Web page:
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6350′ Natural Foods in the News

We are proud to supply the NSF McMurdo Science Station in Antarctica with 6350′Fruit Snacks (formerly known as Froodles).

Froodles on Ice - McMurdo Station, AntarcticaFroodles on Ice - McMurdo Station, Antarctica

Froodles on Ice - McMurdo Station, Antarctica

Telluride Venture Accelerator: High Desert Farms, Nutrition & Sustainability

Written on February 19, 2013 by Susan Viebrock in Culture, Telluride Venture Accelerator

Here’s one sweet business proposition that contains very little sugar.

Although the outlook for this new company was just sweetened by a recent victory.

Bill Manning and his High Desert Farms became one of four winners of the Telluride Foundation‘s newest initiatives, Telluride Venture Accelerator, founded by TVA CEO Jesse Johnson in conjunction with the Telluride Foundation’s Paul Major.

As a result of the compelling story he told in his application, Bill received investment capital from the Foundation and is now living in Telluride for six months (through July), where he has access to two successful entrepreneurs-in-residence, a long list of resources made available through the TVA, and Telluride’s robust angel investment community.

High Desert Farm produces 6350 Natural Food Snacks, a new entry in the jam-packed dried fruit category. According to www.foodfacts.com, the competition includes 238 similar products.

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Froodles: What People Are Eating in Antarctica

Tuesday, March 27, 2012 at 2:20 PM by Jenn Garbee, Los Angeles Times Weekly

What exactly is a Froodle? Well, the next time you’re at the farmers market, bemoaning the certainty that those colossal summer peaches will never arrive, take a moment to think about what (cold) scientists are eating at this very moment at McMurdo, the largest research station in Antarctica.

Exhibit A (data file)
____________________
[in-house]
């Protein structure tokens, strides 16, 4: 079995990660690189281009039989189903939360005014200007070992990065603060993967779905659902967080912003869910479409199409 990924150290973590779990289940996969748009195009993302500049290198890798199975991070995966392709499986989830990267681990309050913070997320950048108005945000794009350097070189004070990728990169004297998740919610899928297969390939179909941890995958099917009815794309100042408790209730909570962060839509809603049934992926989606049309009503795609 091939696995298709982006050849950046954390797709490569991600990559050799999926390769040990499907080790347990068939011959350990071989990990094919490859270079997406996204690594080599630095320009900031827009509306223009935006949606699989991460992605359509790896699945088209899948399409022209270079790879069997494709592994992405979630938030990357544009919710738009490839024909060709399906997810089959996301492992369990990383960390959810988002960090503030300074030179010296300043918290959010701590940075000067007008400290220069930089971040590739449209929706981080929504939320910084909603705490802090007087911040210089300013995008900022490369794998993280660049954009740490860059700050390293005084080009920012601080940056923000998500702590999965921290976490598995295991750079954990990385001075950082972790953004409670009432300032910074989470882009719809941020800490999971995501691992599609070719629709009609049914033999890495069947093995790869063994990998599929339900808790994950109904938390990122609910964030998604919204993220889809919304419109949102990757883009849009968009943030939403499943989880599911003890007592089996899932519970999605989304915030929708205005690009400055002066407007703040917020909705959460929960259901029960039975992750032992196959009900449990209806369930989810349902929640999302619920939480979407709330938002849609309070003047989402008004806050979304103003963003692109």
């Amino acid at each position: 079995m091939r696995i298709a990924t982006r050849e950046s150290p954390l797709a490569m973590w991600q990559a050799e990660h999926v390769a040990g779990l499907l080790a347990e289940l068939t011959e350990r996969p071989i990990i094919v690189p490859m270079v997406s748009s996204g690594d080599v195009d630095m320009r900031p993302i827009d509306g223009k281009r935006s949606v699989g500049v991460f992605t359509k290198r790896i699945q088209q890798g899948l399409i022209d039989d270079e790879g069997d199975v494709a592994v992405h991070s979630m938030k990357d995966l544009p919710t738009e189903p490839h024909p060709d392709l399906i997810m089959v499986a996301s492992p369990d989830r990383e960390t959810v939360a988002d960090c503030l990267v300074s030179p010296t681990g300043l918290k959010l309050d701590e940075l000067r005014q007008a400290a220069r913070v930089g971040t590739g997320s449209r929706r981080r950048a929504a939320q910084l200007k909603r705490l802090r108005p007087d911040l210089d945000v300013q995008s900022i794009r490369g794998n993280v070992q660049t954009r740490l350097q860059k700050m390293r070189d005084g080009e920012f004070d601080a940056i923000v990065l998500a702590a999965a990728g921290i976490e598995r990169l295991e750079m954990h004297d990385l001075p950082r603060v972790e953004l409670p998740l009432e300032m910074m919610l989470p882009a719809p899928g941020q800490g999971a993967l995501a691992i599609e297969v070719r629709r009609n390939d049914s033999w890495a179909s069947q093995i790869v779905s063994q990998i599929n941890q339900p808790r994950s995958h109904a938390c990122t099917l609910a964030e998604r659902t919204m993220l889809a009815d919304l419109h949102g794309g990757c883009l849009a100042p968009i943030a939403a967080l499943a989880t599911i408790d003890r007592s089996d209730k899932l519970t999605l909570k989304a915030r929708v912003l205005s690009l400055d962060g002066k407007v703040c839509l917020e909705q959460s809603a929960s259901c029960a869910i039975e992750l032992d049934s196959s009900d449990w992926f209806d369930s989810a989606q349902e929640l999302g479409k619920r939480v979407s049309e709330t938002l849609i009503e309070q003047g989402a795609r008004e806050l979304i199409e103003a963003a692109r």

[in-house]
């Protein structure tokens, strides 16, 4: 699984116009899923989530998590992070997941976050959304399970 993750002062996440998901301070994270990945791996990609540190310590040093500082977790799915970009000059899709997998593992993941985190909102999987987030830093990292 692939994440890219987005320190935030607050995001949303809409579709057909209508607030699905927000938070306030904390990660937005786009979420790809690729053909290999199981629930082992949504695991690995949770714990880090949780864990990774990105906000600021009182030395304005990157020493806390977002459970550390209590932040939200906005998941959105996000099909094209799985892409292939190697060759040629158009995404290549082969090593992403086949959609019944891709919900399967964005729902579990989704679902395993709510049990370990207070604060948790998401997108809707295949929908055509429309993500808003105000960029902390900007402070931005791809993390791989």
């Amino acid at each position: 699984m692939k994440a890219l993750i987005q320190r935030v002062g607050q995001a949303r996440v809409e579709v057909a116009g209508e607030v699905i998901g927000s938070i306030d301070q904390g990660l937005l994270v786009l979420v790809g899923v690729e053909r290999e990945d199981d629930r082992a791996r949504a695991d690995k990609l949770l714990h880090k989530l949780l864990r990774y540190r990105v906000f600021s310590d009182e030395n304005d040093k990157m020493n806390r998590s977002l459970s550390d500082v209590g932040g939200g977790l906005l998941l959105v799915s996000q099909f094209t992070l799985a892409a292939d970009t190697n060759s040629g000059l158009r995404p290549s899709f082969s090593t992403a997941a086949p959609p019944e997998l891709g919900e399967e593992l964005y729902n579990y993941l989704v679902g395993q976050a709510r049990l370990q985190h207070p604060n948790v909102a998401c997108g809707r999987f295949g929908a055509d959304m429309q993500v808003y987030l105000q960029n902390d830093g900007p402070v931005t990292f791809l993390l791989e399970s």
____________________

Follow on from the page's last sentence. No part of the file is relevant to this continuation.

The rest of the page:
In the summer, they get fresh fruits and vegetables from New Zealand, but right now, it’s a whole lot of frozen meats, canned fruits and vegetables, and potatoes. In other words, things that ship well to frozen continents, store well and can, preferably, be eaten frozen during those 30-degrees-below-zero lunch hours. Things like Froodles.

Froodles are farmer-turned-entrepreneur Bill Manning’s latest second-tier fruit recycling project — second-tier here does not mean flavorless, but simply high-quality fruit that is not glam enough for Whole Foods. Manning calls them “low-sugar dried fruit snacks,” aka fruit leather that has been made with little sugar and a whole lot of fruit.

Less sugar, he says, means they’re less sticky than many fruit leathers (we tried them and concur). More fruit also means the flavor combinations (apricot-apple, strawberry-rhubarb, and cherry-grape-peach) are pretty fantastic. Manning says Colorado’s high-desert climate gives the fruit from which Froodles are made an intense flavor. The name? “We cut it in noodle-length strips to make it easy to eat,” he says. Think tagliatelle, not spaghetti.

Which gets us back to Antarctica. Right now, Froodles’ distribution is fairly limited — you can order them online and find them in Colorado, with California and other states in the future distribution expansion wish-list (currently, the only California retailer is in San Luis Obispo). And so Manning says scientists at McMurdo have been shipping Froodles by the boxful to the research station.

Why? As Manning is the consummate salesman (and quite a likable one — it must be his farmer side) he prefaces first by stating that, of course, “They like it for the [flavor/low sugar] reasons listed above.” And, he adds, because Froodles “can be eaten at 50 degrees below zero with ease.” They don’t freeze rock hard (likely due to less sugar and the tire tread-like texture), which means they don’t snap into pieces in your backpack or require reheating in order to eat them.

McMurdo has a web cam, but we didn’t spot any Froodles, so we tested the freezing theory at much warmer temperatures (our freezer). The Froodles firmed up a bit but stayed chewy — and were still quite tasty. Much better than frozen canned peaches, for sure.

Incidentally, should you find yourself planning a trip to the South Pole, NASA has a handy guide called “Your stay at McMurdo station,” which begins with the rather grim-sounding statement that “housing facilities in McMurdo have improved greatly in recent years” (most visitors stay in Building 166, nicknamed The Hotel California). Meals are provided at the cafeteria, as cooking at home is strongly discouraged “due to the extreme fire hazard.” Hot plates and such are banned. Yeah, it might be wise to bring an extra suitcase full of Froodles.